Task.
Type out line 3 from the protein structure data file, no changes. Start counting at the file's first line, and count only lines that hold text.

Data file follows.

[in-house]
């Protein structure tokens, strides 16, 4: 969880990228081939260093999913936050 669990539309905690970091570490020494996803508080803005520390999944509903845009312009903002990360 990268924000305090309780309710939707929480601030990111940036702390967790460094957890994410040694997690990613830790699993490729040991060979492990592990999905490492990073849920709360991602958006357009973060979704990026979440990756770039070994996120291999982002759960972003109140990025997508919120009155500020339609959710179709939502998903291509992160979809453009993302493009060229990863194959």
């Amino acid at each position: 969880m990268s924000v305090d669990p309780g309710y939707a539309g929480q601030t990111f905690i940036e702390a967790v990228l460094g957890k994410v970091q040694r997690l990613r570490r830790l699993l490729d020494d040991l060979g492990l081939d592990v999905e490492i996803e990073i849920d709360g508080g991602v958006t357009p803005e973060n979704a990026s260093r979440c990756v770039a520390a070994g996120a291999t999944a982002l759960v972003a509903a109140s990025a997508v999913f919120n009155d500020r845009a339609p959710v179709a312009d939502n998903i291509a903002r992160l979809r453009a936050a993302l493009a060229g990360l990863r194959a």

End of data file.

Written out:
């Amino acid at each position: 969880m990268s924000v305090d669990p309780g309710y939707a539309g929480q601030t990111f905690i940036e702390a967790v990228l460094g957890k994410v970091q040694r997690l990613r570490r830790l699993l490729d020494d040991l060979g492990l081939d592990v999905e490492i996803e990073i849920d709360g508080g991602v958006t357009p803005e973060n979704a990026s260093r979440c990756v770039a520390a070994g996120a291999t999944a982002l759960v972003a509903a109140s990025a997508v999913f919120n009155d500020r845009a339609p959710v179709a312009d939502n998903i291509a903002r992160l979809r453009a936050a993302l493009a060229g990360l990863r194959a």